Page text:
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Compassion fatigue and substance use among nurses

Overview of attention for article published in Annals of General Psychiatry, March 2018
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  • In the top 25% of all research outputs scored by Altmetric
  • Good Attention Score compared to outputs of the same age (71st percentile)

Mentioned by

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10 tweeters

Citations

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12 Dimensions

Readers on

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118 Mendeley
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Title
Compassion fatigue and substance use among nurses
Published in
Annals of General Psychiatry, March 2018
DOI 10.1186/s12991-018-0183-5
Pubmed ID
Authors

Reem Jarrad, Sawsan Hammad, Tagreed Shawashi, Naser Mahmoud

Abstract

This study aimed to detect if there were differences in compassion fatigue (CF) among nurses based on substance use and demographic variables of gender, marital status, type of health institution and income. Compassion fatigue is considered an outcome of poorly handled stressful situations in which nurses may respond with self-harming behaviours like substance use. Evidence in this area is critically lacking. This study used a descriptive design to survey differences in CF of 282 nurses. The participants completed a demographic survey and indicated whether they consume any of the following substances on a frequent basis: cigarettes, sleeping pills, power drinks, anti-depressant drugs, anti-anxiety drugs, coffee, analgesics, amphetamines and alcohol. Compassion Fatigue scores were surveyed using CF self-test 66 items developed by Stamm and Figely (Compassion satisfaction and fatigue test. http://www.isu.edu/~bhstamm/tests.htm, 1996). There were significant differences in CF scores in favour of nurses who used cigarettes, sleeping pills, power drinks, anti-depressants and anti-anxiety drugs. While no significant differences in CF were found between nurses who used coffee, analgesics, amphetamines and alcohol, significant differences in nurses' CF were found in relation to type of institution, gender and marital status. But nurses' income did not bring differences to CF scores. Nurses who might be lacking resilience cope negatively with CF using maladaptive negative behaviours such as substance use. Nursing management should be aware of the substance use drive among nurses and build organizational solutions to overcome compassion fatigue and potential substance use problems.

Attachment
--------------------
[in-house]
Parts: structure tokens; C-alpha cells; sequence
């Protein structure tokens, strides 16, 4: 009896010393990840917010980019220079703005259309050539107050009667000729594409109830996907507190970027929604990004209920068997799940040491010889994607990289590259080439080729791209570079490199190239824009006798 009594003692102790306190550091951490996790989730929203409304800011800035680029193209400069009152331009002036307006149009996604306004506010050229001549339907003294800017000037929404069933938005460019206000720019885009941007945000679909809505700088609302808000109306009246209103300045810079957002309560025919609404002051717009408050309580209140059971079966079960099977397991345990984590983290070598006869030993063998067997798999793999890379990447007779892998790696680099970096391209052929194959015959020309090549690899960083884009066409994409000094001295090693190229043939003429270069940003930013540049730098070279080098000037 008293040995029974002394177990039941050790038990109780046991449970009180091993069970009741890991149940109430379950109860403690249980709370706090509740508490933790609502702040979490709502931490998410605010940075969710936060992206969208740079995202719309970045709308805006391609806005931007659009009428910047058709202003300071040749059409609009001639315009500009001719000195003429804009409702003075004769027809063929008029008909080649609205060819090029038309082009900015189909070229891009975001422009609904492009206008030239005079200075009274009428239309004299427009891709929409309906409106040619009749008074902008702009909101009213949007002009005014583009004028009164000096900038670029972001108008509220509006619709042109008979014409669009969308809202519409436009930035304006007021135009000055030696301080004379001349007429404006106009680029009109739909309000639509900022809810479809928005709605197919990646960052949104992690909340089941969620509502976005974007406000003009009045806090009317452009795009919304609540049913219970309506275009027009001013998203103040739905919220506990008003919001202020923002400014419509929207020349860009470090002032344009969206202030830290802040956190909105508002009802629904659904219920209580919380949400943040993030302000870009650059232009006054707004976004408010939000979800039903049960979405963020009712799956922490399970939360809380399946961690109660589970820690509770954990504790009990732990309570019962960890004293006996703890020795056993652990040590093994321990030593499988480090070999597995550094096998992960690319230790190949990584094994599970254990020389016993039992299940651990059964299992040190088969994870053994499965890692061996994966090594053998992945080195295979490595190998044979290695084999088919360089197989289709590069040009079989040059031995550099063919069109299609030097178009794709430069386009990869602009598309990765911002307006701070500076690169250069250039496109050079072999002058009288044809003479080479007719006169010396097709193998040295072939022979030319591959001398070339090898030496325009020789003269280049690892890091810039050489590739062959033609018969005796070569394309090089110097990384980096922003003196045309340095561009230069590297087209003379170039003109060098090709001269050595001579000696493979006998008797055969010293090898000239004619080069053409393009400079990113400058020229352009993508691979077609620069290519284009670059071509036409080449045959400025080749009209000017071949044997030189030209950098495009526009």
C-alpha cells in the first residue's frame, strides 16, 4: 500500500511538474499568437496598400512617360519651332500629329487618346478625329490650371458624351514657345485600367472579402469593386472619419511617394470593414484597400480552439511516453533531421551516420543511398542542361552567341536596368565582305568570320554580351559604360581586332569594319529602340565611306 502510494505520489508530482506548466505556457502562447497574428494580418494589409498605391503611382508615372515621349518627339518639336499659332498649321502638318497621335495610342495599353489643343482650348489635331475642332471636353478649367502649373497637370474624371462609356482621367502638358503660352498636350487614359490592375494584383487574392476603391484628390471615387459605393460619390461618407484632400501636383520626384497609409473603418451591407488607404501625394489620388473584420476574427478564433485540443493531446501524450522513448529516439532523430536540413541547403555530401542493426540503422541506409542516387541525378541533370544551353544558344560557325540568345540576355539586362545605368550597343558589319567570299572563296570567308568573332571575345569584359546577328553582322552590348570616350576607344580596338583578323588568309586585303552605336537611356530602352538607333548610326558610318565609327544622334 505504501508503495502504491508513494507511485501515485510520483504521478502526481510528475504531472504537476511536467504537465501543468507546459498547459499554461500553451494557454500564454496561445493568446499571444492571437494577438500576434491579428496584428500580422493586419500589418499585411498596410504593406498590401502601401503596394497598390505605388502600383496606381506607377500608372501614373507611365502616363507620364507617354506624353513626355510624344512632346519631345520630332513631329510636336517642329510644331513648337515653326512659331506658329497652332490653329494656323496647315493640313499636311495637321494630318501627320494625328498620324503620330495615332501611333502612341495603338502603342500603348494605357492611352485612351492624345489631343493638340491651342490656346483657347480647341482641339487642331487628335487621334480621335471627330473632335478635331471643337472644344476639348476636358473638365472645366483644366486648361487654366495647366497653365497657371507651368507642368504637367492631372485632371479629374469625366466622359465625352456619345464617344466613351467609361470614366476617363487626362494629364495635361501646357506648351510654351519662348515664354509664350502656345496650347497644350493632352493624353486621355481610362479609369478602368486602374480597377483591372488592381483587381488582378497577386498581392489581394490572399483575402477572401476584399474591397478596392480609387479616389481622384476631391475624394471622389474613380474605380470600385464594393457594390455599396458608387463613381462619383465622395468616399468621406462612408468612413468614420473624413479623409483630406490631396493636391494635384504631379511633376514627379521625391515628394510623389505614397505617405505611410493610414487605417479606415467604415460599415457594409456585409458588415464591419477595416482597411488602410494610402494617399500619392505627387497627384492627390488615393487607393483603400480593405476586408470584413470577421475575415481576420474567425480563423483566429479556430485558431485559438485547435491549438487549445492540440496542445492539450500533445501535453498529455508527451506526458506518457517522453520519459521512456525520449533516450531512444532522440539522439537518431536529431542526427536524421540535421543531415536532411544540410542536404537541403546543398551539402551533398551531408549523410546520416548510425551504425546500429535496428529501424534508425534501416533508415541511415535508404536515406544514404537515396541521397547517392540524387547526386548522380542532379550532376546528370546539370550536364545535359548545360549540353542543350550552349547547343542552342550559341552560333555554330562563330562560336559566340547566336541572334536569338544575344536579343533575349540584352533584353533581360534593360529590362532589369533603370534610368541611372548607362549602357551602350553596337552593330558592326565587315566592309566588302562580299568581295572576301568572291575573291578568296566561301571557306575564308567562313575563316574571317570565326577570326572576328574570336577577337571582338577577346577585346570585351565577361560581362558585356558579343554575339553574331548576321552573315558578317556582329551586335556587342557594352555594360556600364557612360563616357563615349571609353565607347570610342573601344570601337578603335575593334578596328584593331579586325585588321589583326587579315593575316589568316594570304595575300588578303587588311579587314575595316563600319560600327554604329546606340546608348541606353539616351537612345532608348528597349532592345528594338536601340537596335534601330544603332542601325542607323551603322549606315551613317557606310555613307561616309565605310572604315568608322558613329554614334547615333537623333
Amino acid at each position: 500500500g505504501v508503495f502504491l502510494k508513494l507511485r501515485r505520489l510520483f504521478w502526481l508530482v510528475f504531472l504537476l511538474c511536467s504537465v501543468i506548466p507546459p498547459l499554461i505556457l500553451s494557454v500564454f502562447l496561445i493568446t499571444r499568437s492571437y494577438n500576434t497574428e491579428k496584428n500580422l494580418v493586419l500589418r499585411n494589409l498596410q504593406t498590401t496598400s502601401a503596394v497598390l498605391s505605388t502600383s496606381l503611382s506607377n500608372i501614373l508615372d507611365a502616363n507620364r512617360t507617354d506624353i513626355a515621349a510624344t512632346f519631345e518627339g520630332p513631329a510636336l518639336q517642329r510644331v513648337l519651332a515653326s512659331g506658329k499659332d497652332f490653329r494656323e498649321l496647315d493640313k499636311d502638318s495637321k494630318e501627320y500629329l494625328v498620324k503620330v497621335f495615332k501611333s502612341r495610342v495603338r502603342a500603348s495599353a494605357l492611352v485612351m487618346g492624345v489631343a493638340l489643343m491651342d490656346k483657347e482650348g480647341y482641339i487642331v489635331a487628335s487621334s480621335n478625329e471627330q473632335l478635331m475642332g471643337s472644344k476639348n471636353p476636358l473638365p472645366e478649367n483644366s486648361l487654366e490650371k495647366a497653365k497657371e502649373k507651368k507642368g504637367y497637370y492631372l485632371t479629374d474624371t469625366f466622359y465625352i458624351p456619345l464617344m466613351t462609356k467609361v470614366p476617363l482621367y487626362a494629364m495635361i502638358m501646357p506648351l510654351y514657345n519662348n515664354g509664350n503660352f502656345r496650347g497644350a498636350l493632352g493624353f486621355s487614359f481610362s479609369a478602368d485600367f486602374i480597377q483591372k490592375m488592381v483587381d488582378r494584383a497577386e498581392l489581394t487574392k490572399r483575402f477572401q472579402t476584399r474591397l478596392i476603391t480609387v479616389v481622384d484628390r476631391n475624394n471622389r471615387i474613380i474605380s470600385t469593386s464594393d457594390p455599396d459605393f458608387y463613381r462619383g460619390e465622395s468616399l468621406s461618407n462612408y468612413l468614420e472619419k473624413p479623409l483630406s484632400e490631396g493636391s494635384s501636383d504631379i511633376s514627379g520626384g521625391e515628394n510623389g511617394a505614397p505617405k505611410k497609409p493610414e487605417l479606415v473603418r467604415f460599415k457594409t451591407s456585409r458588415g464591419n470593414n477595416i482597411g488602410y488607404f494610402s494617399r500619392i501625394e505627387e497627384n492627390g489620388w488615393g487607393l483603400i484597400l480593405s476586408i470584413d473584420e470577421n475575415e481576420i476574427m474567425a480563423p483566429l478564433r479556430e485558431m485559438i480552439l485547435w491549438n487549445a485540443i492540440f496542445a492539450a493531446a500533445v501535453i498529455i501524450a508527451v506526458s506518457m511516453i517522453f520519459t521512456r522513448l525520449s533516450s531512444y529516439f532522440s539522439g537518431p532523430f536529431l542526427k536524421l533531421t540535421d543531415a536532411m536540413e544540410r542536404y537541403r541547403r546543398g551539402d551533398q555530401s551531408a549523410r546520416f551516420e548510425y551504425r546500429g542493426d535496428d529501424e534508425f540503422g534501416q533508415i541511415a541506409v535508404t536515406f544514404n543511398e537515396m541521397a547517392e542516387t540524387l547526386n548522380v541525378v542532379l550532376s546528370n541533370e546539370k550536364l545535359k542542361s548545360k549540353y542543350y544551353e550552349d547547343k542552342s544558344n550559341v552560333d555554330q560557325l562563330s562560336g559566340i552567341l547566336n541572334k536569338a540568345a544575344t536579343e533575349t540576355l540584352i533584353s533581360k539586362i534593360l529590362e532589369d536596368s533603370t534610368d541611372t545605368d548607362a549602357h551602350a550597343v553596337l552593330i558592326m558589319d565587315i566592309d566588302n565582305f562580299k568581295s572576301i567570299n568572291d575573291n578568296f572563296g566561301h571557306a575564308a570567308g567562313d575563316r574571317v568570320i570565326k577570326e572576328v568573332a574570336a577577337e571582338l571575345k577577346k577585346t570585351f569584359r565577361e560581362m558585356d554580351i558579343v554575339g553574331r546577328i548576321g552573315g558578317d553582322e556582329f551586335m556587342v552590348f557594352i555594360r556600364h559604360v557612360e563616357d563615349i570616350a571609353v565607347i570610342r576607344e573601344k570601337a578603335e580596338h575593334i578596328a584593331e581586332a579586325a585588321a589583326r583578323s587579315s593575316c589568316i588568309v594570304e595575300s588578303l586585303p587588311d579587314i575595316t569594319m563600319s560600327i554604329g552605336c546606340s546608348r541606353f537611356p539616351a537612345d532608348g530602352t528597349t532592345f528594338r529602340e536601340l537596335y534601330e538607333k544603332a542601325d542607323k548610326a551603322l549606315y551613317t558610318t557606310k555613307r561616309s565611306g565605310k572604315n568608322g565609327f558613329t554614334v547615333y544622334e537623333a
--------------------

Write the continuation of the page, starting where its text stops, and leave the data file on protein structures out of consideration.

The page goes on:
Twitter Demographics

The data shown below were collected from the profiles of 10 tweeters who shared this research output. Click here to find out more about how the information was compiled.

Mendeley readers

The data shown below were compiled from readership statistics for 118 Mendeley readers of this research output. Click here to see the associated Mendeley record.

Geographical breakdown

Country Count As %
Unknown 118 100%

Demographic breakdown

Readers by professional status Count As %
Student > Bachelor 27 23%
Student > Master 21 18%
Student > Ph. D. Student 12 10%
Student > Doctoral Student 10 8%
Other 8 7%
Other 17 14%
Unknown 23 19%
Readers by discipline Count As %
Nursing and Health Professions 37 31%
Psychology 24 20%
Medicine and Dentistry 13 11%
Arts and Humanities 4 3%
Biochemistry, Genetics and Molecular Biology 3 3%
Other 12 10%
Unknown 25 21%

Attention Score in Context

This research output has an Altmetric Attention Score of 6. This is our high-level measure of the quality and quantity of online attention that it has received. This Attention Score, as well as the ranking and number of research outputs shown below, was calculated when the research output was last mentioned on 19 October 2018.
All research outputs
#4,091,348
of 17,189,780 outputs
Outputs from Annals of General Psychiatry
#99
of 427 outputs
Outputs of similar age
#81,415
of 286,560 outputs
Outputs of similar age from Annals of General Psychiatry
#1
of 1 outputs
Altmetric has tracked 17,189,780 research outputs across all sources so far. Compared to these this one has done well and is in the 76th percentile: it's in the top 25% of all research outputs ever tracked by Altmetric.
So far Altmetric has tracked 427 research outputs from this source. They typically receive a little more attention than average, with a mean Attention Score of 6.3. This one has done well, scoring higher than 77% of its peers.
Older research outputs will score higher simply because they've had more time to accumulate mentions. To account for age we can compare this Altmetric Attention Score to the 286,560 tracked outputs that were published within six weeks on either side of this one in any source. This one has gotten more attention than average, scoring higher than 71% of its contemporaries.
We're also able to compare this research output to 1 others from the same source and published within six weeks on either side of this one. This one has scored higher than all of them